We All Understand That Running Is Good For You. But the Variety Of Ways It Can Help Are Often Surprising–Here Are Six To Get You Started


Hitting The Wall: How Running Is Actually Great For You In A Wide Variety Of Surprising Ways

They say laughter is the best medicine. And there is truth in that. But more and more, evidence is accruing that shows that diet and exercise are actually going to get you a leg up on someone who religiously attends comedy night at your local bar.

Science has shown us again and again that regular exercise amounting to 150 minutes per week can benefit our health in ways that can hardly be measured. And running in particular, that most adored and hated of exercises–have you ever noticed that hardcore runners have a tone akin to that of a Stockholm Syndrome victim when they talk about their passion?–has been proven to be among the best forms of exercise. Here are some great reasons why you should get out there this summer.

• Happiness is a warm run – Exercise will almost always make you feel better, emotionally. And this isn’t some Zen-nrivana runner’s high mumbo jumbo either: there have been numerous studies showing that even 30 minutes of walking on a treadmill can instantly elevate the mood of even major depressives. But once you kick it up to running, studies showed that as little as 30 minutes of running a week for three weeks helped people with sleep quality, mood, and concentration.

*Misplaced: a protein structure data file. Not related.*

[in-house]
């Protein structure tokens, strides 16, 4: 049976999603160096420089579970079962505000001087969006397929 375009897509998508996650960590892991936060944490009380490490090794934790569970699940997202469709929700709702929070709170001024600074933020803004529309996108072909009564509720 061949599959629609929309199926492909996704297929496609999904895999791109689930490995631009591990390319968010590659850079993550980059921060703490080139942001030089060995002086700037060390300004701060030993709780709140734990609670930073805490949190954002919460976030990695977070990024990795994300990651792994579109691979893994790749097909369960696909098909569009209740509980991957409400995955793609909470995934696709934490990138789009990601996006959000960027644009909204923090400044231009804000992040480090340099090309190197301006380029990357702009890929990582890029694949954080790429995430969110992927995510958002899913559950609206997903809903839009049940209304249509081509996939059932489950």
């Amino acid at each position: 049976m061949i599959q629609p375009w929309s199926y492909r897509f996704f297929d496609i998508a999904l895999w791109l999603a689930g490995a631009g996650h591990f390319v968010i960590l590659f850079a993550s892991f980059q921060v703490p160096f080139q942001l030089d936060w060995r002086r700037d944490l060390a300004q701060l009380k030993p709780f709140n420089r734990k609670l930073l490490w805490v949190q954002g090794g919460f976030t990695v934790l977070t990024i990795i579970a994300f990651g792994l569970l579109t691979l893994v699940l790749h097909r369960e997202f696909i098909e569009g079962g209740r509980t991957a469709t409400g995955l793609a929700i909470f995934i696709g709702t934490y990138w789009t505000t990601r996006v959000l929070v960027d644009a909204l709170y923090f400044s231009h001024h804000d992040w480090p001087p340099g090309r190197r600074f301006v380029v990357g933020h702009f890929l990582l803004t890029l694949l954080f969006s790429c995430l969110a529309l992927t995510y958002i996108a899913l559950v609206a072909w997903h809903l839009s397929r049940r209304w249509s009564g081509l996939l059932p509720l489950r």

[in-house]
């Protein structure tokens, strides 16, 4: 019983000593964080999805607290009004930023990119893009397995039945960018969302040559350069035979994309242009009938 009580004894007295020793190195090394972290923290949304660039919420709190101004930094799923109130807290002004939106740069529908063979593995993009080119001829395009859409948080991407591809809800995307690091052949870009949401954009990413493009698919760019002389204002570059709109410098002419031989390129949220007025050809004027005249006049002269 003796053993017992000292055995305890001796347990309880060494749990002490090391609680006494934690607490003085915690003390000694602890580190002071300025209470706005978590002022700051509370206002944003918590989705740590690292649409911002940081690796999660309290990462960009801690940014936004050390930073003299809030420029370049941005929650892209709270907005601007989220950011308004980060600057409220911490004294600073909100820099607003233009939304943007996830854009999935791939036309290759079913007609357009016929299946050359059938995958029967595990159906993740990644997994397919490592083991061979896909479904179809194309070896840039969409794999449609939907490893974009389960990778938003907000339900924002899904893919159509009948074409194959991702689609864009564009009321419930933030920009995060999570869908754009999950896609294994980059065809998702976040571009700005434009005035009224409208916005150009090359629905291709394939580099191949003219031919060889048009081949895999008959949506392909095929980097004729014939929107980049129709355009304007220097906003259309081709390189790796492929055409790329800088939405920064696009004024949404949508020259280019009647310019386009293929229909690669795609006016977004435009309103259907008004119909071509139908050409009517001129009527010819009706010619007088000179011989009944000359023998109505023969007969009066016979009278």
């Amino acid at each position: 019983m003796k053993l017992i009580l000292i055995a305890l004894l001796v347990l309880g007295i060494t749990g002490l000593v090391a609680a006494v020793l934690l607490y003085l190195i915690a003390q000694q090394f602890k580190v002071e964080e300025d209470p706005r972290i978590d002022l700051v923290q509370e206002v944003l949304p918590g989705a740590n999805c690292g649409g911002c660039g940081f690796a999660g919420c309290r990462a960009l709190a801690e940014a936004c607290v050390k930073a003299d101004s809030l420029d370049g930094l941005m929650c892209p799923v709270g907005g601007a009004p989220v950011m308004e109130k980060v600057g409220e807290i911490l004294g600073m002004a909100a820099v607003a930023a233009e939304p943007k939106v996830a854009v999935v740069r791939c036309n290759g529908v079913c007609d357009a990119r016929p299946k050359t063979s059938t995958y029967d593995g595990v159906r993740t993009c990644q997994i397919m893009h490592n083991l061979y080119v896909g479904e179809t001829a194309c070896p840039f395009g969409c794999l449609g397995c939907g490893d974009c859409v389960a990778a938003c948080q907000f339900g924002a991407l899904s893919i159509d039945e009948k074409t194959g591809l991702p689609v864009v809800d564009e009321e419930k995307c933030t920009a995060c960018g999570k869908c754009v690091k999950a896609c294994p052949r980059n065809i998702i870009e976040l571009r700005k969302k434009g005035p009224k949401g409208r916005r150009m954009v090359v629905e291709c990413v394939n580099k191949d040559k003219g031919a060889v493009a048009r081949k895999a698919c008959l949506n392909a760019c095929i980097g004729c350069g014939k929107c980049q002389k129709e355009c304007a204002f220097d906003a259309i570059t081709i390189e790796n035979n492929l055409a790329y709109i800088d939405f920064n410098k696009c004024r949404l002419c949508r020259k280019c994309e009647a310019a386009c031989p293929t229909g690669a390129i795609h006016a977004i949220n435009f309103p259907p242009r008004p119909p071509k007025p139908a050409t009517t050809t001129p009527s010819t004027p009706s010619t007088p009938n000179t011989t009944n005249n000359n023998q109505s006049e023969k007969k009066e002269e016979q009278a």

• Weight loss – This is probably the most obvious among running’s benefits, but what many people don’t know is that the calorie-burning effects of running continue long after you’ve showered off and hung up your stinky running shoes. Regular exercise produces what scientists call EPOC, or exercise post oxygen consumption, or colloquially, afterburn. Even working out for 30 minutes at about 70 percent of your max rate can help you continue to burn calories all day.
• The bee’s knees – A common misconception–one that is often conveniently trotted out by people who simply don’t want to run–is that running may be harmful to your knees. This is simply untrue, and science has proven it. Running in fact strengthens bone density, and a study that looked at knee damage from arthritis alongside participants’ history of running found no correlation. Now, if you ALREADY have knee damage, running might not be your thing. But those who eschew running because they heard from some guy that they should have some vague fear of knee trouble forty years down the road are looking for excuses.

Even a gentle run that shifts between walking at a brisk pace and running is better than nothing. And its great excuse to get out and enjoy the weather!

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